Eurozone meet in Brussels today, decision to be made on Greece

Eurozone meet in Brussels today, decision to be made on Greece

Good morning and welcome to today’s foreign exchange market commentary on 13th of May. 

Here are’s top 5 currency highlights:

  • GBP threatened by Co-op downgrade
  • Eurozone meet in Brussels today
  • USD makes steady advances ahead of April data
  • Stable risk appetite in Asian markets pushes down Yen further
  • AUD buckles after Swan’s comments


GBP/EURO – 1.1839
GBP/USD – 1.5365
GBP/CHF – 1.4692
GBP/CAD – 1.5538
GBP/AUD – 1.5415
GBP/ZAR – 14.0037
GBP/JPY – 156.1973
GBP/HKD – 11.9253
GBP/NZD – 1.8547
GBP/SEK – 10.1351

Mid-market rates as of 2013-05-13 10:21 UTC

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Key releases in the next 24 hours that may affect currency date:


Australia: No Data
Europe: EUR Euro Zone Finance Ministers Meet in Brussels
United Kingdom:  GBP RICS House Price Balance (APR)
New Zealand: NZD Retail Sales Ex Inflation (QoQ) (1Q)
United States of America: USD Advance Retail Sales (APR), USD Retail Sales Less Autos (APR), USD Business Inventories (MAR)
China: No Data
Canada: No Data
Japan: No Data


GBP threatened by Co-op downgrade


The latest batch of trade data released by UK indicated no change in the position of its trade balances. UK current account deficits have deteriorated suggesting GBP’s long-term equilibrium position is not as high as initially expected. UK manufacturing sector’s poor performance is also indicative of this position. Decline in levels of productivity is not a product of economic cycles rather it is a structural issue. The GBP in such a case will have to decline to improve the UK’s competitiveness amongst its peers.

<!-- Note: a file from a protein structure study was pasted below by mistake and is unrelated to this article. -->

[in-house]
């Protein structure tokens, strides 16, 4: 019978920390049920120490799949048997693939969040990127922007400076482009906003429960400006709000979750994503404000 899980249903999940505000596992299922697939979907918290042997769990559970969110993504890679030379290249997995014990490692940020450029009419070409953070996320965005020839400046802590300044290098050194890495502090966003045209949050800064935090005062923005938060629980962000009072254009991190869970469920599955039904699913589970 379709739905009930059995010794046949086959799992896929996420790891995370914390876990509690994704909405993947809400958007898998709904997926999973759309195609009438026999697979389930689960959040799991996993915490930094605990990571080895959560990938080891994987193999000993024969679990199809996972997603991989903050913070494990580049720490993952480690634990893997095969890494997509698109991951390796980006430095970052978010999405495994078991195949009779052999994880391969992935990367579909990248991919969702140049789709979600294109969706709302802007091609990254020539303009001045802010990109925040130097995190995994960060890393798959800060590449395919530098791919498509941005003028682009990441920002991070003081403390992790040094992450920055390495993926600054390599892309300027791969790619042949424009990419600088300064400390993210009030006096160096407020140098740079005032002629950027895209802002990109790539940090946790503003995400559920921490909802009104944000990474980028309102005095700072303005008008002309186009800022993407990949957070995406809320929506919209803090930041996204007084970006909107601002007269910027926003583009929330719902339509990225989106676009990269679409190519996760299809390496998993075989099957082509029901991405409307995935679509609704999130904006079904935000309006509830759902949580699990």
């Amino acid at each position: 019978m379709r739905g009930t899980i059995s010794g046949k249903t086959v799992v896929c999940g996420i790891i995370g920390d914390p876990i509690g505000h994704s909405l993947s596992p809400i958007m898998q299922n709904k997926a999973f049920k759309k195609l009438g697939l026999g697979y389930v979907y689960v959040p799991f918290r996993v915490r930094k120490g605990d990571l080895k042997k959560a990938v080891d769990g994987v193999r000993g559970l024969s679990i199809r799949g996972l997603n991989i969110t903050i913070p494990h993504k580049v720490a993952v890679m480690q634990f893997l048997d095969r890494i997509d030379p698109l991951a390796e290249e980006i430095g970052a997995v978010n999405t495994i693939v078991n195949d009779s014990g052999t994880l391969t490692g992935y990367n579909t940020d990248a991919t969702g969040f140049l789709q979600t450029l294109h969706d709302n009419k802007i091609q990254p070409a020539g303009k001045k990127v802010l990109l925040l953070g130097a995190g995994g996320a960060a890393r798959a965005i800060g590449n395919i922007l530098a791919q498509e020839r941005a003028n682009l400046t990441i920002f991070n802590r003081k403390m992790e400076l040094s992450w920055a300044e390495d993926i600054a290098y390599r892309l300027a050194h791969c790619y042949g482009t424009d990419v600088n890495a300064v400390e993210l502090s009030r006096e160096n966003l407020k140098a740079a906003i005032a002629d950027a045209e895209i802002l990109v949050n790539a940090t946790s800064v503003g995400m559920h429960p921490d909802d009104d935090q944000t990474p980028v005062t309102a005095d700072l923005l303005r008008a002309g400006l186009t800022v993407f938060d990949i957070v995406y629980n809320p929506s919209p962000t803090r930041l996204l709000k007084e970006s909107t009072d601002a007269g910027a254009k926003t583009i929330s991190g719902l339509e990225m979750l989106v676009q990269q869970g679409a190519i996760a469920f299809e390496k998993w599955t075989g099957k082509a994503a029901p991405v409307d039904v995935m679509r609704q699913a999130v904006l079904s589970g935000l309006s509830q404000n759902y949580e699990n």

Meanwhile, Britain’s retail banking sector received some unfortunate news earlier today when Moody’s- leading credit ratings agency downgraded UK based Co-Op Bank’s debt rating to junk status. This event brought the issue of funding difficulties to light which caused a run on Northern Rock- another UK based firm, post financial crisis of 2008. The GBP has however managed to hold up against most of its peers today in spite of the negative sentiment from home – the GBP/EUR was trading at above the 1.1800 level for the whole of today’s session.


Eurozone meet in Brussels today


Eurozone finance ministers will gather in Brussels today to discuss whether Greece should be granted further bailout payments. The meeting is also expected to bring up the issue of progress towards creating the EU’s banking union. EU officials are expected to decide whether to make the first installment payment towards the aid for Cyprus, which amount to 3 billion euros following which decisions will be made on whether Greece should receive the next tranche of its bailout programme, which amounts to 7.5 billion euros.

The week also opens with further concerns about Slovenia requiring a bailout as well. However the country’s government has announced a comprehensive reform plan last Thursday which will aim to consolidate its finances in order to for it to avoid requiring a bailout.

USD makes steady advances ahead of April data


USD continued its advance against all major currencies last week. This week data to look out for include US April retail sales data, initial jobless claims and April CPI. Looking at the emerging positive trend for US economic data over the past week this week too will see the USD rising steadily.


Stable risk appetite in Asian markets pushes down Yen further


Yen continued to sink in the Asian session by 0.6 percent on average against its peers, as risk appetite strengthened across Asian markets and encouraged Japanese capital outflows. The benchmark USD/JPY pair continued to rise, and served to boost expectations for a tapering of Federal Reserve economic stimulus initiatives in the medium to short term.


AUD buckles after Swan’s comments


AUD failed to perform in the Asian session earlier on after as Treasurer Wayne Swan warned that the AUD’s strength has amounted to an “unprecedented whack” to revenue and led to the government’s “big decision to delay its return to surplus.” Once again more disappointing Chinese economic data succeeded in increasing downward pressure on the AUD. The currency slid as much as 0.4 percent earlier on against its leading counterparts.



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